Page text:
Enforcing the Consequent

Posted on June 8, 2020 by Jack Kelly
Tags: coronavirus, logic

To successfully do anything at all, you must have some idea of how cause and effect works in the world around you. I’m getting very worried by a pattern I’ve noticed, where large organisations are actively disconnecting themselves from reality because they cannot honestly achieve their goals. This cannot work, but it’s worse than that: the now-blind organisations cannot notice it not working, and risk becoming stuck in their delusions.

This phenomenon feels like a special case of Goodhart’s Law (“when a measure becomes a target, it ceases to be a good measure”) crossed with the fallacy of Affirming the Consequent (“All men are mortal. Socrates is mortal. Therefore, all men are Socrates.”). The pattern, which I’m calling enforcing the consequent, looks like this:

Boosting B so aggressively often means turning off feedback mechanisms which would signal that more B is a bad idea. I’m seeing this happen in really large organisations and systems, and that scares me: big systems can make big mistakes. Examples after the jump.


Changing the Distance Metric

Posted on May 19, 2020 by Jack Kelly
Tags: coronavirus, maths

Mathematics has this idea of a metric, which generalises the idea of distances that we normally think about. If we take a set X, we can talk about a metric or distance function, which is a function d : X × X → X, that means “the distance between x and y”, and it has to have the following properties for any x, y, z ∈ X:

  1. The distance between x and y is 0 if and only if they are the same thing:
    d(x, y) = 0 ⇔ x = y

  2. Symmetry: The distance between x and y equals the distance between y and x:
    d(x, y) = d(y, x)

  3. Triangle Inequality: If you’re going between x and y, detouring via z cannot be shorter:
    d(x, y) ≤ d(x, z) + d(z, y)


What I Remember

Posted on April 26, 2020 by Jack Kelly
Tags: coronavirus

(Note: all Twitter links have screenshots next to them, as it’s notoriously difficult to predict what Twitter shows on the other end of a link.)

Update History:

What do I remember about the coronavirus pandemic?

I remember watching case numbers double and redouble throughout late February and early March, thinking “oh god, we’re only a few doublings behind Italy, and our leaders are going to drop the ball”.


The Power of Tiny DSLs

Posted on April 3, 2020 by Jack Kelly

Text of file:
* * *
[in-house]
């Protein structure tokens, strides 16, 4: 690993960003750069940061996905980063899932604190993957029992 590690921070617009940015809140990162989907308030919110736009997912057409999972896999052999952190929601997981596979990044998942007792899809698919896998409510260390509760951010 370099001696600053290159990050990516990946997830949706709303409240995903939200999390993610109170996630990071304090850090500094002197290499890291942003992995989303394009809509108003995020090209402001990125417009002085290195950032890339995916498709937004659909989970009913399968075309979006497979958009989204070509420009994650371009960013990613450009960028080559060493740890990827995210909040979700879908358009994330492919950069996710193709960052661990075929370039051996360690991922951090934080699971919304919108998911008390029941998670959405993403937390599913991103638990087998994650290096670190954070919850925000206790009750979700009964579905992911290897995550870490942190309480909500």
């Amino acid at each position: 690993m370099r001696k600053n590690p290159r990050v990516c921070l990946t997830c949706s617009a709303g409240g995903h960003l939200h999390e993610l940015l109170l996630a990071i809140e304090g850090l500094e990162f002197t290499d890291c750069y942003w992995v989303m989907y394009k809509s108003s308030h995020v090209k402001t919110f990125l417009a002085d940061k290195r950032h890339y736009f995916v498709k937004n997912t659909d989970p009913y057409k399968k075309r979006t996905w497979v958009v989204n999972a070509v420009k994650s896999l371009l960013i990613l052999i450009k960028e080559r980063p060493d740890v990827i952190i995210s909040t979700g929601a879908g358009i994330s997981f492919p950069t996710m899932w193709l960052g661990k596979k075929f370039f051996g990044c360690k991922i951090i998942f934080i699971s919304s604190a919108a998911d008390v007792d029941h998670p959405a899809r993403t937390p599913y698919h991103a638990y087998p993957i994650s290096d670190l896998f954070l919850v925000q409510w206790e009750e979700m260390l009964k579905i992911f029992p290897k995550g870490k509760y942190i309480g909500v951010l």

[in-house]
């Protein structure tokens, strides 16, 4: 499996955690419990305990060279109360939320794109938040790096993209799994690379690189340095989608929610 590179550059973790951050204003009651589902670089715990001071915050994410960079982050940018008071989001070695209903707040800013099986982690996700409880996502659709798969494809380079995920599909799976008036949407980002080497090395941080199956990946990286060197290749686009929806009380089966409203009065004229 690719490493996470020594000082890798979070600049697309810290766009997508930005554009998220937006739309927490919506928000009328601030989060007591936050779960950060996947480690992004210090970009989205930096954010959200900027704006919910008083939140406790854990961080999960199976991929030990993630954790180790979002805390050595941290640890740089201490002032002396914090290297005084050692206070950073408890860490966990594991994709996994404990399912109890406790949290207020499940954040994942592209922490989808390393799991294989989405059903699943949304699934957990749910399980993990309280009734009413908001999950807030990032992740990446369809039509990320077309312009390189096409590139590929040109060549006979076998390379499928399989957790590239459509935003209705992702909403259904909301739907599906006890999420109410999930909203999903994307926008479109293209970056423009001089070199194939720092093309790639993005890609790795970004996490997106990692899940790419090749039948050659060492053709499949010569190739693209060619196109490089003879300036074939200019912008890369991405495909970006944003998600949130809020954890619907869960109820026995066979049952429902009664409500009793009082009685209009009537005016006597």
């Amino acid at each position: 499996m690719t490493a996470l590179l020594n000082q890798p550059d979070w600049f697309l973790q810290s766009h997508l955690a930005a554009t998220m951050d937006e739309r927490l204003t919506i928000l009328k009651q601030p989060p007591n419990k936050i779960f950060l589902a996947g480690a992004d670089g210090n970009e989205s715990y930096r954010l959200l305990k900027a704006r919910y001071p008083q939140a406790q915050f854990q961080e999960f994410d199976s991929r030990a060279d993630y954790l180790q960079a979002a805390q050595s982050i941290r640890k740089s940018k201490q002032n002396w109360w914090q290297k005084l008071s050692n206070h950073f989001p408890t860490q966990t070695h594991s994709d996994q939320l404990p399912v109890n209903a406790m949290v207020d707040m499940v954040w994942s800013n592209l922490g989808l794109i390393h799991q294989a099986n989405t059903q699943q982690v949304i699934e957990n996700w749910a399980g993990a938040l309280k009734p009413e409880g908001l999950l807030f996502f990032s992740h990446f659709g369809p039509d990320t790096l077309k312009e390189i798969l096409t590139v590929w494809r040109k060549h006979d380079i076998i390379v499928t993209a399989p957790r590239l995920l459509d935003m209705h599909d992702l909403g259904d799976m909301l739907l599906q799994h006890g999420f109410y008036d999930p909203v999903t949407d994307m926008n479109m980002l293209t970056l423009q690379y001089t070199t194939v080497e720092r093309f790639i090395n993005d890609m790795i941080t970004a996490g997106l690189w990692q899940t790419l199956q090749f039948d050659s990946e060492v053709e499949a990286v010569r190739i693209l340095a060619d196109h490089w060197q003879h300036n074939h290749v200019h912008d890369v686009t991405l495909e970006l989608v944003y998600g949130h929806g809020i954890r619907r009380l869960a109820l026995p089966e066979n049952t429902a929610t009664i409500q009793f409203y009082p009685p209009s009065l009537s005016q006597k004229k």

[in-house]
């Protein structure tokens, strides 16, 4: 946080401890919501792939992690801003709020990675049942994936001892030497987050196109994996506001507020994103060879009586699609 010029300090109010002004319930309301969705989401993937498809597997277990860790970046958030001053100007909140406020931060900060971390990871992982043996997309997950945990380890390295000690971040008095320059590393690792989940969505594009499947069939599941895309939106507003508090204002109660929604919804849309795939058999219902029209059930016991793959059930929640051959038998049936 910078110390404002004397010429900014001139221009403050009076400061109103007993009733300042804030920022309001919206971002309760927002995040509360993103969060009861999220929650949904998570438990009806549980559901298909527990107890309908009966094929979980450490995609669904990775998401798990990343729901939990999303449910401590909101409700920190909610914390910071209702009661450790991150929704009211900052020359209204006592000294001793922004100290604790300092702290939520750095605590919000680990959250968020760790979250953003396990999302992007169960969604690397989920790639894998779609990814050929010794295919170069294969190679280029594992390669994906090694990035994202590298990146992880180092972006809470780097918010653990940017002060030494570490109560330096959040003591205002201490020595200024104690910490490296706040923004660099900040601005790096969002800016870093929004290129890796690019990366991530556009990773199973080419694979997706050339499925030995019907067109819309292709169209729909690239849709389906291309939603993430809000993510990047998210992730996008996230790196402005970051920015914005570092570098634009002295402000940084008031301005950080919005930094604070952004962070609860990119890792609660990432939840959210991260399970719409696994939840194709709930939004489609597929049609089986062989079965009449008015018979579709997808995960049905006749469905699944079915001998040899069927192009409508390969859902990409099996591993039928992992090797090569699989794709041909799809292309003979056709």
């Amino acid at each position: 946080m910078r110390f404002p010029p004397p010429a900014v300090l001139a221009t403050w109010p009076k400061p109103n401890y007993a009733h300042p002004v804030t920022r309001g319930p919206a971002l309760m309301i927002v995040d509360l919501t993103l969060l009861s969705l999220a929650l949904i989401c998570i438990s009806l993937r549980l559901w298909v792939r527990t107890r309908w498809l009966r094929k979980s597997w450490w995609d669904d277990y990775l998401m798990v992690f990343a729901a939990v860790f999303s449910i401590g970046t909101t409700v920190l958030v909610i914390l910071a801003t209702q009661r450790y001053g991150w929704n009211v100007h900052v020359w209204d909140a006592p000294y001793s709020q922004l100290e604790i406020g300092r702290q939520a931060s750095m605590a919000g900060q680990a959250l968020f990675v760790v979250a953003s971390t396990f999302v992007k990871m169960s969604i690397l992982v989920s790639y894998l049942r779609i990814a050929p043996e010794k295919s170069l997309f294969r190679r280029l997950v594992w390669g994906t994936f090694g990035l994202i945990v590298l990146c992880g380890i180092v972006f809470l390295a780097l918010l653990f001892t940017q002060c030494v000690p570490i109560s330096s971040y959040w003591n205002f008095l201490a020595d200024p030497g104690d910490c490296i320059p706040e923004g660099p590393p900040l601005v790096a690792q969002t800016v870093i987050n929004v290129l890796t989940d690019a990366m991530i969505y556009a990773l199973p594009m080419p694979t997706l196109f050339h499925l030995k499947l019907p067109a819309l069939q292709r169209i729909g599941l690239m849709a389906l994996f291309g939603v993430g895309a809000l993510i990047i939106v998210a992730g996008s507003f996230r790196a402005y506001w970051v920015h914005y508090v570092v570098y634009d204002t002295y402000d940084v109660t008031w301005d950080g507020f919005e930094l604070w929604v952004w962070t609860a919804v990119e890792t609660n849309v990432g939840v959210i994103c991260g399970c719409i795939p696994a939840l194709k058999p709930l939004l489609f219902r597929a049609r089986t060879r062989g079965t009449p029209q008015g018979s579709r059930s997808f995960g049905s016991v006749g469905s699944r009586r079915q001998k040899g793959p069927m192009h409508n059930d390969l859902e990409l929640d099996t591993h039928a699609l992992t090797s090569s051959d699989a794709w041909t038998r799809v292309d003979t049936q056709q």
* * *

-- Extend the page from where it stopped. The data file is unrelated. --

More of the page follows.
Tags: haskell, coding

I was playing around with codeworld-api recently, and found myself with a pair of interesting problems:

Placing the picture is easy — codeworld-api provides two functions that do exactly what I want:

Going the other way is more difficult. After noodling around on paper trying to compute the inverse transform, I remembered that these transformations could be represented as 3x3 matrices (Wikipedia has some examples), and that inverting a 3x3 matrix is easy (provided that the affine transformation it represents hasn’t collapsed the space).

This means I have to compute the transformation twice: once as codeworld-api calls, and once as matrices. Or do I?



Posted on January 25, 2020 by Jack Kelly
Tags: nix, haskell, coding

I really like using Nix to build and manage my computers. Declarative machine definitions are incredibly powerful, and NixOS actually achieves what tools like Ansible and Chef have tried to reach for.

This web site is served from a NixOS machine, and is a collection of static files which get copied across by nix copy when it sends the built NixOS expression to the server. Until recently, my built website lived in a single derivation, which meant that any time I changed anything, a full rebuild of the site would get sent up my terrible internet connection.

I have written a tool to split up the big derivation called nix-freeze-tree (Hackage). It lets me split the website derivation down to individual files, and symlink them together back into the tree I want. The individual derivations are fixed-output derivations, which means that Nix knows the hash of the files before it builds the derivation, and can check the hash of the files to copy and skip files that haven’t changed.

If you’re reading this, then I’ve successfully wired nix-freeze-tree into my site build pipeline and deployed it.

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